Musicians are exploring communicating with whales. I’m guessing they think that the art of music might be right in the ball park for creatures who use sound to navigate their lives. If you’re in the Northwest, you too can participate in a local musical outreach, the Orca Sing, below.
In this video of a woman playing the violin to a humpback, you can hear the excitement in people’s voices as the whale comes closer. Watch past the first minute to where a curious baby is attracted in a good way.
I’ve written quite a bit about how human sounds affect our ocean’s whales in a not good way. In my last post I wrote how boat traffic and military sounds threaten the new Orca babies in the Northwest Resident pods.
A new movie, the Sonic Sea, does a great job of explaining how such sounds are happening worldwide and how they disrupt and decimate whale populations. Ideas for redesigning our ways, from non-cavitating propellers to rerouting shipping lanes are urged, all currently doable.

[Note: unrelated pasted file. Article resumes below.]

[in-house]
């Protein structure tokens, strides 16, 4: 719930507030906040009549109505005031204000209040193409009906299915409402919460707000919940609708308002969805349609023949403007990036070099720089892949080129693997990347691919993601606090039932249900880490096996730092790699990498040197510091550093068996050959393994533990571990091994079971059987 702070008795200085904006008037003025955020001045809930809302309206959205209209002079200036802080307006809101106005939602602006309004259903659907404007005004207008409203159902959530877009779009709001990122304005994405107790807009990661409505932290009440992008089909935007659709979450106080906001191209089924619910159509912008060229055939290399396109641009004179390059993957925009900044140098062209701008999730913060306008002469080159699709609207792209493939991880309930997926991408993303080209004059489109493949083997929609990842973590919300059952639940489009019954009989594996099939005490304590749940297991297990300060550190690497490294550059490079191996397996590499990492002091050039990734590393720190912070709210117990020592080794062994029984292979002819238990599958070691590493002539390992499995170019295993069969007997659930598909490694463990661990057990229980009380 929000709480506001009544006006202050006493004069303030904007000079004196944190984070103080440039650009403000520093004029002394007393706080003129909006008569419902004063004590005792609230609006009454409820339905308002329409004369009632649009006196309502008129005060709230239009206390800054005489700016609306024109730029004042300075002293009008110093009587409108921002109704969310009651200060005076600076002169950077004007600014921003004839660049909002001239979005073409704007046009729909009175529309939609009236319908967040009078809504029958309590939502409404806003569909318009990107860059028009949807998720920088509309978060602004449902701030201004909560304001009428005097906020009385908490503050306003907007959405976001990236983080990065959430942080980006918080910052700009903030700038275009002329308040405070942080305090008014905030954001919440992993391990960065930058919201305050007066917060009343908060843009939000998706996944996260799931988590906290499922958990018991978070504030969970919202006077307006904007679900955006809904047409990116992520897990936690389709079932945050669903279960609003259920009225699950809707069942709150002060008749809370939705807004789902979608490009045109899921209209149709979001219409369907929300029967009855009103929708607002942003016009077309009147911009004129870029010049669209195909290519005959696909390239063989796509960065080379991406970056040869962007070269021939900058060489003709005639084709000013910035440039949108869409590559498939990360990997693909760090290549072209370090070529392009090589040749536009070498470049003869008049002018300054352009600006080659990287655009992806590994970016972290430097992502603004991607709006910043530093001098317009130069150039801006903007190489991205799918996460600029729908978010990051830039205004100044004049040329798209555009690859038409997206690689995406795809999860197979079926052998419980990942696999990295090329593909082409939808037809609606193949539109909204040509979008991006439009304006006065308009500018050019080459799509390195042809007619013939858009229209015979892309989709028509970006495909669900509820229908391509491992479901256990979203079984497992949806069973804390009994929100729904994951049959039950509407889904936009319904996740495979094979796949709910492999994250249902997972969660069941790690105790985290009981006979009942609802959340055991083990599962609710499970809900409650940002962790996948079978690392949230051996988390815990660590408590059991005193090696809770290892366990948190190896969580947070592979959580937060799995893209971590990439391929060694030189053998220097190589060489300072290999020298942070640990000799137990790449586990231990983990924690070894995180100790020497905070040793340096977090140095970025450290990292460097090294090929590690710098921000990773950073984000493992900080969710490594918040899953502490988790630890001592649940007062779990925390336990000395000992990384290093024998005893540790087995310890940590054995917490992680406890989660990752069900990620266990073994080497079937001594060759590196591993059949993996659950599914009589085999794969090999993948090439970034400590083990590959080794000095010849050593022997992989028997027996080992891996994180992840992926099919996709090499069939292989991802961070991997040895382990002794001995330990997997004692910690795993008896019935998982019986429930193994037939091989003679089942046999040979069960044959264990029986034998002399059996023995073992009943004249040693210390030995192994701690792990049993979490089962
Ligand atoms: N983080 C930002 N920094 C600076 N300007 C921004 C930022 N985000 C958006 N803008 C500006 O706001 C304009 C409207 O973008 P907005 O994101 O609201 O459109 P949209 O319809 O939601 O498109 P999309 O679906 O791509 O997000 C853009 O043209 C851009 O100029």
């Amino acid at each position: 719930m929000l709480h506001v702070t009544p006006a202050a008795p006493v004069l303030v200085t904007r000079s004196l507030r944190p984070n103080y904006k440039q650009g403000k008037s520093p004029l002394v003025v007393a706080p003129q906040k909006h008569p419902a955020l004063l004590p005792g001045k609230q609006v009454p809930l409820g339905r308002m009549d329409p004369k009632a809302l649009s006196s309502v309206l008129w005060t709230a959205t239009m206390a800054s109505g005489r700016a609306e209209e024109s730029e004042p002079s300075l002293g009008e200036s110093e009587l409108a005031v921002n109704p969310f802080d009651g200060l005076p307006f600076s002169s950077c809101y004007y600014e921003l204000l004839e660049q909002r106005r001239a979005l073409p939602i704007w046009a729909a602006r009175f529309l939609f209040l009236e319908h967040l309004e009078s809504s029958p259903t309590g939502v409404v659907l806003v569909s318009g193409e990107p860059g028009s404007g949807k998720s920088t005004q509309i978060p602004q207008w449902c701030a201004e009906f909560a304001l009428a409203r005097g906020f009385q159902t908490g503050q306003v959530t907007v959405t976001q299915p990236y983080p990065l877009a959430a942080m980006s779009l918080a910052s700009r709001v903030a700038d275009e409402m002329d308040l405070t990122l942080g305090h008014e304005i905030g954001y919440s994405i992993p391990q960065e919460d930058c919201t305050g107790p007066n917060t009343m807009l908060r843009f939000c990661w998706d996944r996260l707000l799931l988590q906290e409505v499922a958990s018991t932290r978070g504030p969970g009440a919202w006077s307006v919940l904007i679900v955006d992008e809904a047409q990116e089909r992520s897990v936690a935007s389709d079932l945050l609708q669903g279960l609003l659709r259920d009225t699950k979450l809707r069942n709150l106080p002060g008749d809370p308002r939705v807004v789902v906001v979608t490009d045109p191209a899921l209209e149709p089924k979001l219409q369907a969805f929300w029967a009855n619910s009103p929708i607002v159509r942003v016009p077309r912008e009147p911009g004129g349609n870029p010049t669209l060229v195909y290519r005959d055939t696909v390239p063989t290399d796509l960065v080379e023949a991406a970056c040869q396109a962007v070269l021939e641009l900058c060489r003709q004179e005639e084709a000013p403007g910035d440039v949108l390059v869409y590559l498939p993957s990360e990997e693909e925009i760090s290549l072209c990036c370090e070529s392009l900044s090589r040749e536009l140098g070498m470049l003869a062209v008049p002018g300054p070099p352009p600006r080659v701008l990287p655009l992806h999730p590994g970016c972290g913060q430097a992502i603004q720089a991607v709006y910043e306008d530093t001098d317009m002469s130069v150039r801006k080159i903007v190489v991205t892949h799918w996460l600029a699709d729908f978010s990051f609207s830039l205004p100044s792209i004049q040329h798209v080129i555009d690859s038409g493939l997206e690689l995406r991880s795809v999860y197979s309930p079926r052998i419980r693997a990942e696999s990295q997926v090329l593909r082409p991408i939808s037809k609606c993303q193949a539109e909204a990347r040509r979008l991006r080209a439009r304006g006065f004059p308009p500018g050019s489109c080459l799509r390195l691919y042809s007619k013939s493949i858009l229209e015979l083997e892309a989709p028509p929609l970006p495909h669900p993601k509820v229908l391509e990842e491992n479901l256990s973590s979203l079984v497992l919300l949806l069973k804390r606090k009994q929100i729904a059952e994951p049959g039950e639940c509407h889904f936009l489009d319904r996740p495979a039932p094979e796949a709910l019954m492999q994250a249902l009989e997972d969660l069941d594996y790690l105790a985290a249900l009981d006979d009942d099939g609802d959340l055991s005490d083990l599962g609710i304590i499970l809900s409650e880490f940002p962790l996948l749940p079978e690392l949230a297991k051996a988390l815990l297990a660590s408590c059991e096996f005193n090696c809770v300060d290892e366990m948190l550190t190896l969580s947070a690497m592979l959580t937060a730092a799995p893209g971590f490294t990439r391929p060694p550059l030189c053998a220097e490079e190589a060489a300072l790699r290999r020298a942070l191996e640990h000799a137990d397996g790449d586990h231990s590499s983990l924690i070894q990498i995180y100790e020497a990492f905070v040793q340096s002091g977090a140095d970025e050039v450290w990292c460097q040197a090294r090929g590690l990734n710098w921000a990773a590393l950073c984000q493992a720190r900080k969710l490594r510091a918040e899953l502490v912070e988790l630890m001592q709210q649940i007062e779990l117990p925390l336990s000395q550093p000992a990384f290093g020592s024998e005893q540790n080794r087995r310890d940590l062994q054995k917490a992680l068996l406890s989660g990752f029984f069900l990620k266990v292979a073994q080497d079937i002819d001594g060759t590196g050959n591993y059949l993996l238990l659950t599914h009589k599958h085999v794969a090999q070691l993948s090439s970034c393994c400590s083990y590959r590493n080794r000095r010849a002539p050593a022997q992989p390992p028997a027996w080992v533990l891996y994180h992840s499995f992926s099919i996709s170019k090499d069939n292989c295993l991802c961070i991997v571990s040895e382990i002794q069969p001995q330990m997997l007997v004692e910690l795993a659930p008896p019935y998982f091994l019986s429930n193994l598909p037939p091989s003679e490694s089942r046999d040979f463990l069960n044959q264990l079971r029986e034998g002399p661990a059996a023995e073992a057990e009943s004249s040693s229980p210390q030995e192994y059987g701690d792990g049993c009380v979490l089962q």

We do need more imagination both in how we reduce our impact on whales and in how to communicate. This imagined encounter from an Australian TV commercial reminds us of how awesome it feels for all those who have had personal contact with a whale.
Okay, it is a commercial, but it touched my heart anyway.
Now for the local approach that some of you might join. The Orca Sing has happened every summer solstice in Friday Harbor, WA since 2000. It’s on the shore of Lime Kiln park, right on the edge of a common Orca seaway. Seattle's City Cantabile Choir, led by Fred West will send out the music message at 6 p.m. on June 25th. Underwater hydrophones will be used to track any responses from any Orcas who choose to come by.
If anyone has ideas on how to send out a Save the Date to the Orca pods, just give it a try. For other ideas on tuning to the ocean this summer, check out the Whale Trail, for whale watching from land on the West Coast.